When you put the underside of your sleeping bag against the ground (underneath the sleeping pad), it loses its purpose. It does not prevent the cool temperatures from the ground from getting through. The sleeping pad still does its job, but without the layer of the sleeping bag between you, more cool temperatures get to your body.
Also, with additional weight on top of it, the bottom of your sleeping bag will compress more. This will cause your bag to lose some loft and insulation over the long-term.
In addition to losing insulation from your sleeping bag, putting your sleeping pad inside your bag will create much less space. This is a dealbreaker if you are a side sleeper because you will lose the ability to sleep on your side or rotate your body easily. (think if your sheets and comforter were tightly tucked in on all sides at your bed at home)
Ways to secure your sleeping bag to your pad
There are some sleeping bags that have straps designed to go around sleeping pads to prevent sliding off. My favorite being the quilts from Enlightened Equipment. They offer incredible versatility and can be customized to your exact needs. They include sleeping pad attachment straps that wrap around your sleeping pad to secure the two together.
You could also do a DIY version with any type of elastic band or strap. And even in a pinch you could tape, though I would not make a habit of this because it could damage your sleeping bag.
Don’t overlook getting a wider sleeping pad. A lot of sleeping pads create the sense that any movement will cause you to fall off because of their narrowness. Getting a wide sleeping pad will give you an extra ~6 inches which gives you a wider platform to sleep on. Doubles as a more comfortable experience and they make it much harder for you to slide off.
Ways to stay warmer at night
If you are thinking about putting your sleeping pad inside your sleeping bag, you may be dealing with being cold during the night.
There are plenty of ways to keep warm while camping in a tent, even when winter camping or at high elevations.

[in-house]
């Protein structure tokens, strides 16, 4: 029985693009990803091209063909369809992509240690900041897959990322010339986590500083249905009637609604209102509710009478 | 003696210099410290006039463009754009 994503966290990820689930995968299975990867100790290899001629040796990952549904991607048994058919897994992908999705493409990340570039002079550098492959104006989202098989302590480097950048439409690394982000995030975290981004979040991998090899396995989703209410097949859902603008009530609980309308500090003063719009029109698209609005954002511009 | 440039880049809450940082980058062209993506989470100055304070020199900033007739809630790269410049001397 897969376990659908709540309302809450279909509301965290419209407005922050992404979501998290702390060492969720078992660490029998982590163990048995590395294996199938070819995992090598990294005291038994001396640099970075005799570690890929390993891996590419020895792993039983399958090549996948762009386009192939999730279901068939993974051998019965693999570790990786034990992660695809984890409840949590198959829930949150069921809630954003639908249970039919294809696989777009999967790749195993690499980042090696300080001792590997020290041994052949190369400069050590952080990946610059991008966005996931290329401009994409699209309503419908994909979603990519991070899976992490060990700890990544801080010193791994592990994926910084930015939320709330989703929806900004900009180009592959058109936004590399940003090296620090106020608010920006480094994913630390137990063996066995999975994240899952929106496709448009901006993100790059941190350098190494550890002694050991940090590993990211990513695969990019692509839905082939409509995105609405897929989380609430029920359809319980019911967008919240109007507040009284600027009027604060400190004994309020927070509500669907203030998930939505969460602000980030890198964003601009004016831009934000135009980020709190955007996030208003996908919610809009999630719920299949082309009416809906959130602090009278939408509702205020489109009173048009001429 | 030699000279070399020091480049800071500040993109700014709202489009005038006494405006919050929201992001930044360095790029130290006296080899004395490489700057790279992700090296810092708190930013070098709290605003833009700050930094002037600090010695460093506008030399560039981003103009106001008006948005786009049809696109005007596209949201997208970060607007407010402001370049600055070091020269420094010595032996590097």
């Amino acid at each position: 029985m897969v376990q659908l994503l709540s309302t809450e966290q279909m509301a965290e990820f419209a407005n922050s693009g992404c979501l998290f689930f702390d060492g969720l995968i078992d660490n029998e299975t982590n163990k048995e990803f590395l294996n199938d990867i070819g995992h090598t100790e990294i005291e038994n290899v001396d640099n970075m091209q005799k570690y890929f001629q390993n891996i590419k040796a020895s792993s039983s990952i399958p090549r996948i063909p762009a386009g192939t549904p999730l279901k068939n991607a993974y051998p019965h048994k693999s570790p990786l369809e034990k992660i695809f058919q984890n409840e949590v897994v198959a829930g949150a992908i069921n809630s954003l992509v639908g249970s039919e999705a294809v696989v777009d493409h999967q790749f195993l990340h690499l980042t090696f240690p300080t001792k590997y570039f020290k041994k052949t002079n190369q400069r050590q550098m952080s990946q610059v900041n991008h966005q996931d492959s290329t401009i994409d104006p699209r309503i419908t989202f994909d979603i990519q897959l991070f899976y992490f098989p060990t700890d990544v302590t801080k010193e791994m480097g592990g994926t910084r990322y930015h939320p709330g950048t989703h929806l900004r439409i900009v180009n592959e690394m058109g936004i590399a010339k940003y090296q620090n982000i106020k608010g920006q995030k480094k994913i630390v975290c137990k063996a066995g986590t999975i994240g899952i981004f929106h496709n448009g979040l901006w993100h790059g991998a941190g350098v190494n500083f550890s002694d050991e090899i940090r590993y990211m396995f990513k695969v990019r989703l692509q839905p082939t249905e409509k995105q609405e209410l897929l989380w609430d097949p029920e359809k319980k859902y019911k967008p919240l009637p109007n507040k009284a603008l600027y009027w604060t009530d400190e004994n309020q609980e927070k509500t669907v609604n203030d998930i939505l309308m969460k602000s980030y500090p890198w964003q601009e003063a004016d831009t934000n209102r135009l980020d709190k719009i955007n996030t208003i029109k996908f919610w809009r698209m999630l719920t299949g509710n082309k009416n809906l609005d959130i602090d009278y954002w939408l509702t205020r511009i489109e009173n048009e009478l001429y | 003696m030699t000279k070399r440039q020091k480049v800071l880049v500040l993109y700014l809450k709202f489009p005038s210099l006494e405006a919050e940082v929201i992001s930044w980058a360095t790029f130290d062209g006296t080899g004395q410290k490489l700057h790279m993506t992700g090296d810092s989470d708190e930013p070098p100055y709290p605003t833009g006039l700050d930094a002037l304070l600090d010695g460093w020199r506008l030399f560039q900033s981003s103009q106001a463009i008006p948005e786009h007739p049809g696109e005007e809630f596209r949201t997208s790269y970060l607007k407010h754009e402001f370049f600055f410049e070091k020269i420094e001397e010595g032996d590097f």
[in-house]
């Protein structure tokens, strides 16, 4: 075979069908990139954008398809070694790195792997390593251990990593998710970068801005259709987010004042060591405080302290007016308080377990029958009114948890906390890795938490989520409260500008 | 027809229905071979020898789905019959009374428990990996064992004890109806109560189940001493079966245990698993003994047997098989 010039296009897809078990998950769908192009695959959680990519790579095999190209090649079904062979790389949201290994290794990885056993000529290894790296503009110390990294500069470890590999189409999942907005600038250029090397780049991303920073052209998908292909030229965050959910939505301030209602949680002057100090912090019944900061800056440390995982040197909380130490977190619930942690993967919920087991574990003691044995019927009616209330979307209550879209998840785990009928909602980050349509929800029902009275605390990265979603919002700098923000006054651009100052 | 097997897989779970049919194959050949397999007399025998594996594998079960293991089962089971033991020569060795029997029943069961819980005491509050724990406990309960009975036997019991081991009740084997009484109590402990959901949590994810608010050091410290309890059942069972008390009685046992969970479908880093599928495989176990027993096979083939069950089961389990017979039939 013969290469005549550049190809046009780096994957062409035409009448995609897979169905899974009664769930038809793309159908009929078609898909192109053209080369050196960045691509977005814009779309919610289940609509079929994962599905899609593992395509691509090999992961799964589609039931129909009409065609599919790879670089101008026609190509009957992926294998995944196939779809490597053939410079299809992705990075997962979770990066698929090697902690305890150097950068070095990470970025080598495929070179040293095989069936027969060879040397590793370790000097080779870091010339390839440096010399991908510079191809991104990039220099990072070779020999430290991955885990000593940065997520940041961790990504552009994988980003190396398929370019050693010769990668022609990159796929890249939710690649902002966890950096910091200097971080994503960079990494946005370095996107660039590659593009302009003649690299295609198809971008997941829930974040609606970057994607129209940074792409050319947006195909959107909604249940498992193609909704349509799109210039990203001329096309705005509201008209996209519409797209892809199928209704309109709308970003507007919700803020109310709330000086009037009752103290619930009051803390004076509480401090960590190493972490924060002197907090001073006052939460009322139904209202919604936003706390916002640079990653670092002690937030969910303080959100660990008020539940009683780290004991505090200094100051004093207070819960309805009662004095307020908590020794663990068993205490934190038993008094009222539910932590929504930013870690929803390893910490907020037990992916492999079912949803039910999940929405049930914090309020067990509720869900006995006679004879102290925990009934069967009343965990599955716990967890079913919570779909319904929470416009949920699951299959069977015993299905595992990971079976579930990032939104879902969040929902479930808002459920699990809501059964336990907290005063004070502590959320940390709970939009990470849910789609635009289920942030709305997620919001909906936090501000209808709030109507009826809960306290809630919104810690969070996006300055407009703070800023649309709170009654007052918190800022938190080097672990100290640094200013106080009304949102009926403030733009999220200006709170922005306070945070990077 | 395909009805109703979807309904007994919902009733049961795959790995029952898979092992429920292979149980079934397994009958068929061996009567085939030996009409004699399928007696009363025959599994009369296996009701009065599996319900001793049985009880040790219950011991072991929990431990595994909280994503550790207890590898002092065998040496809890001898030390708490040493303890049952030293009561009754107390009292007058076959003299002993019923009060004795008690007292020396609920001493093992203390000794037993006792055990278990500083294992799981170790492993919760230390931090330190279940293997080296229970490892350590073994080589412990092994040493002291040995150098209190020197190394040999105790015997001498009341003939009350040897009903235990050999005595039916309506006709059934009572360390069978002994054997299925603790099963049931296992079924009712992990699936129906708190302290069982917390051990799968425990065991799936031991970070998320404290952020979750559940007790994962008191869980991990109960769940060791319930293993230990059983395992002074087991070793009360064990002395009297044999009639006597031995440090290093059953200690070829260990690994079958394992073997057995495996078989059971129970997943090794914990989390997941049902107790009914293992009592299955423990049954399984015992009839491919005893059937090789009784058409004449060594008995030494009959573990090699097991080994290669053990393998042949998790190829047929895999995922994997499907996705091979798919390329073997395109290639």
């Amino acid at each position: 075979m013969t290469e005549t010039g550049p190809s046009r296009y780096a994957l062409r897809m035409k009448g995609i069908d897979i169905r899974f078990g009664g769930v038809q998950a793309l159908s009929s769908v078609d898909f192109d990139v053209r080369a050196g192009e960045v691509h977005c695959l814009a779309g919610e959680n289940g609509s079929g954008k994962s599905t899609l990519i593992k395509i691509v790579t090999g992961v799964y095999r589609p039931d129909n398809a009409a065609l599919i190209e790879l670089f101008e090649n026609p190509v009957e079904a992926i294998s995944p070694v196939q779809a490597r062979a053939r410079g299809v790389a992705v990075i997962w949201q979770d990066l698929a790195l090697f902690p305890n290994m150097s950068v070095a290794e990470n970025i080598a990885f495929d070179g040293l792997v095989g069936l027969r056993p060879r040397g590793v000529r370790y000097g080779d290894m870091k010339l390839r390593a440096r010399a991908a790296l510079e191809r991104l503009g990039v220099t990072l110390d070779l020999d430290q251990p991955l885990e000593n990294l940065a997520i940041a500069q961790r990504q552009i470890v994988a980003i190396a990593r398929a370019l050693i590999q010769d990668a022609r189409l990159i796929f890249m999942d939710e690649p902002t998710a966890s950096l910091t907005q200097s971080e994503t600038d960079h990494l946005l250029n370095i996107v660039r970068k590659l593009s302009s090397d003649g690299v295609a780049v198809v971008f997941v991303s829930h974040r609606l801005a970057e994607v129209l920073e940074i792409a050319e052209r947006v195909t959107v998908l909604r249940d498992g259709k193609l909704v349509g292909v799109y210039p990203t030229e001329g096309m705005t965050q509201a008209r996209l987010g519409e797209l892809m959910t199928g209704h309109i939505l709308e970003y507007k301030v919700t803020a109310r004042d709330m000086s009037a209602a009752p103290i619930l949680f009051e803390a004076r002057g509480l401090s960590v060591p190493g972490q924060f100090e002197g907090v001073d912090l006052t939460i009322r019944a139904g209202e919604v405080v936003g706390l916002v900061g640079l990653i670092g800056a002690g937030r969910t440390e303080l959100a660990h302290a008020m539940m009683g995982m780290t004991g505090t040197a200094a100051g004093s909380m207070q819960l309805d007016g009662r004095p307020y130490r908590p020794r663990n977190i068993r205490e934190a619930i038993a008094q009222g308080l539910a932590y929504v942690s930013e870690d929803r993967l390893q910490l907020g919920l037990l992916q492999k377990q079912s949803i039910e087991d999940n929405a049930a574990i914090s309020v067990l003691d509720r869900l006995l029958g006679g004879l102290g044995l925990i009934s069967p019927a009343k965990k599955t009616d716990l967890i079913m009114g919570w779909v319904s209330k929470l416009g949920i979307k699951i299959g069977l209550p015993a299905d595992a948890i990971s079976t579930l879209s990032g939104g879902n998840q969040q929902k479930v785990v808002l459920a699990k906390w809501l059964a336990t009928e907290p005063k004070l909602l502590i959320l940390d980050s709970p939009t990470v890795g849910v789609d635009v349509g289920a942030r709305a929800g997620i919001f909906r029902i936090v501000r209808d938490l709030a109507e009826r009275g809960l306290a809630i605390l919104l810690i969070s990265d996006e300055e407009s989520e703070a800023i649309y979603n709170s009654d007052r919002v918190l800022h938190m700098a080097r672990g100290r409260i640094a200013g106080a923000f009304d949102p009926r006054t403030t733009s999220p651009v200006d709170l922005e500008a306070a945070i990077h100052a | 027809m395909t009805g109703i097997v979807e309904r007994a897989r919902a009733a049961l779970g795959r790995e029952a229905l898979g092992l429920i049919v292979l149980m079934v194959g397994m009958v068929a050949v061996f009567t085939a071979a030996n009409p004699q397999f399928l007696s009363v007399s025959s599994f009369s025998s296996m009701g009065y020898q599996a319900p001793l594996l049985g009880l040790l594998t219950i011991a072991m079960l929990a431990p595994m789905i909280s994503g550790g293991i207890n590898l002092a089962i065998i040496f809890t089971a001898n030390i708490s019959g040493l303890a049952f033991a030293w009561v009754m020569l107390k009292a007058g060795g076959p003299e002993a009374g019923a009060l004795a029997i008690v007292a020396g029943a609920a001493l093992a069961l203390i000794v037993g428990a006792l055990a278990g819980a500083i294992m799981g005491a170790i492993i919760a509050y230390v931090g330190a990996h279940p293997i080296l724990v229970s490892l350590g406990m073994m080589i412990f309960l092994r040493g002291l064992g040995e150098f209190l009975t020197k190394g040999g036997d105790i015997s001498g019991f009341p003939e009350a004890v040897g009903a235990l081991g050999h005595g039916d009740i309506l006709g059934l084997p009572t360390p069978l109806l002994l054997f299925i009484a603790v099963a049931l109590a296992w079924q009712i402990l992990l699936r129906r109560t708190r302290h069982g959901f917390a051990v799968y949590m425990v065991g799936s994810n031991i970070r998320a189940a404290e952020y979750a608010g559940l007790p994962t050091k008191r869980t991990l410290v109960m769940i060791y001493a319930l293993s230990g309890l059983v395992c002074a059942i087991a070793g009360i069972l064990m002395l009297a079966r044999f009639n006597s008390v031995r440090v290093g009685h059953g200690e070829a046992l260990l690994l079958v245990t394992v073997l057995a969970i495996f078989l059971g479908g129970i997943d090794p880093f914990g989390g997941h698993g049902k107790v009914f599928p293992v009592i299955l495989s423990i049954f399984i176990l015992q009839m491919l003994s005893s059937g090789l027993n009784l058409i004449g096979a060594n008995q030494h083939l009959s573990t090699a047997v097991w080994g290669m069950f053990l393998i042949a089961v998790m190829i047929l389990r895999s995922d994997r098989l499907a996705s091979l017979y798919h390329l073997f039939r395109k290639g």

The best place to start is with your sleep system.
Make sure that your sleeping bag is rated for about ~10-15 degrees colder than the temperature you are expecting. Even if you are able to max out your sleeping bags temperature rating, it is best to have a little bit of a buffer.
The key to getting the most out of your sleeping bag is to have a sleep pad with a high enough R-Value for the conditions you are camping in. This ensures that more of the cold air coming from the ground is reflected away from your body. A sleeping bag does not reflect outside air away from your body. Rather it helps retain the body heat that you are emitting.
You should not put your sleeping pad inside your sleeping pad inside your sleeping bag, even if it does fit.
You lose insulation from your sleeping bag and you have much less room inside your sleeping bag.
Putting your sleeping pad inside your sleeping bag may sound like a genius-level move, but it isn’t. You lose warmth and compress your sleeping bag down by doing so.
If comfort is the reason you are thinking about it, try a different sleeping pad. (I.e., switch to an inflatable pad if you have been using foam pads)
If you are tired of sliding off your sleeping pad during the night, try getting a wider pad or a sleeping bag that has a sleeping pad attachment system.
It is foolish to sacrifice body heat or the longevity of your gear to fix an issue that has multiple better solutions. Your sleeping bag and you will feel better with a permanent solution that allows you to continue exploring the outdoors!